The unlawful use of unmanned aircraft systems (UAS) near airports and other critical infrastructure remains a growing problem, underscoring the need to continue developing drone-detection technology, the head of the Federal Aviation Administration (FAA) said Jan. 6.

In 2016, pilots of manned aircraft filed about 1,800 “drone-sighting reports,” up from 1,200 in 2015, FAA Administrator Michael Huerta said in a speech at the Consumer Electronics Show in Las Vegas. Flying drones near manned aircraft and airports is illegal.

FAA Administrator Michael Huerta. Photo: FAA
FAA Administrator Michael Huerta. Photo: FAA

The FAA has tested drone-detection systems at airports in Denver, New York City and Atlantic City, N.J., and plans to conduct more research at Dallas-Fort Worth International Airport later this year.

“We’re using the data and findings from these evaluations to draft recommendations for standards,” Huerta said. “And these standards will help inform airport operators nationwide who are considering installing drone-detection systems.”

UAS continue to proliferate among the American public. More than 670,000 people have registered their small drones since the FAA launched a registration website for recreational users a little over a year ago. Of that total, 37,000 signed up in the last two weeks of December, suggesting a holiday-related surge. Drone sales in the United States could reach 7 million drones by 2020, Huerta said.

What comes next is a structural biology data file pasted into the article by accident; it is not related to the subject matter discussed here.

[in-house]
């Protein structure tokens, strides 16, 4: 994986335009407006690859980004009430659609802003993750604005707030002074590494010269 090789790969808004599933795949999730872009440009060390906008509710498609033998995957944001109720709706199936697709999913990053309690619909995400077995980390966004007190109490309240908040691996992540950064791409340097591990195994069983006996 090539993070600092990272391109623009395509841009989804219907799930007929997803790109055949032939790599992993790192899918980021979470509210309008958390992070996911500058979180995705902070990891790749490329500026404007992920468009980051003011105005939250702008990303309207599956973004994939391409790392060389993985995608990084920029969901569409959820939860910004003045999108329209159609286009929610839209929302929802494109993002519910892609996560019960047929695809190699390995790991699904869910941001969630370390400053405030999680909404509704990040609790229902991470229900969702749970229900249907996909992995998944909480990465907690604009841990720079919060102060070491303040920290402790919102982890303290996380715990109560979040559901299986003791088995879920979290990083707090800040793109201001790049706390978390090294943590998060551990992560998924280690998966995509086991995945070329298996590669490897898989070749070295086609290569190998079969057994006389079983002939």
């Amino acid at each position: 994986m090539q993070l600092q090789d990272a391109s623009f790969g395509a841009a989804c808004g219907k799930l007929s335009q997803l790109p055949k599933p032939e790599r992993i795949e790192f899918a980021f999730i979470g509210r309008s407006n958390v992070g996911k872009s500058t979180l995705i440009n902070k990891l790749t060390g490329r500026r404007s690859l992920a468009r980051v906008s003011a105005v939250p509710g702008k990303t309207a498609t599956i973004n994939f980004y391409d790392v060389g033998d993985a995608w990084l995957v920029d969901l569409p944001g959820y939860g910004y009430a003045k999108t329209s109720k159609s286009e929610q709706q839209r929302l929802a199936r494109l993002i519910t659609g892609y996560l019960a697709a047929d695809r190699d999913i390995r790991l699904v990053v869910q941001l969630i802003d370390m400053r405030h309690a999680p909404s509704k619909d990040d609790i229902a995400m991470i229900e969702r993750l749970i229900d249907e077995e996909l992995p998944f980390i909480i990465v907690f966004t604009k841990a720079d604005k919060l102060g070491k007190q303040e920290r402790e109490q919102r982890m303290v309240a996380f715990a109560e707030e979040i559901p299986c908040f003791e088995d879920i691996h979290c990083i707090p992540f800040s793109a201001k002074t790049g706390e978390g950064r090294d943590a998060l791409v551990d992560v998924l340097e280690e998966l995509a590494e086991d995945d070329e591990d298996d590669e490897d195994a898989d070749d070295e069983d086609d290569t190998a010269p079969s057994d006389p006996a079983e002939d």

The robust growth is not limited to hobbyists. Since a rule for commercial users of small UAS went into effect in August, 16,000 people have taken the remote pilot knowledge exam, and almost 90 percent have passed.

The FAA continues to work on several other drone initiatives. It is developing a proposed rule for operating small UAS over people, an effort that has proven challenging and is “taking time,” Huerta said.

“Allowing unmanned aircraft to fly over people raises safety questions because of the risk of injury to those underneath in the event of a failure,” he said. “It also raises security issues. As drone flights over people become more and more commonplace, imagine the challenge of a local police officer who is trying to determine which drones are properly there to photograph the festivities – and which might be being operated by individuals with more nefarious purposes.”

The FAA is also working with NASA to develop a concept for an unmanned air traffic management system. In addition, the FAA’s drone advisory committee, chaired by Intel’s [INTC] chief executive officer, is scheduled to hold its second meeting in Reno, Nev., later this month. And the agency’s second annual drone symposium is slated for March in the Washington, D.C., area.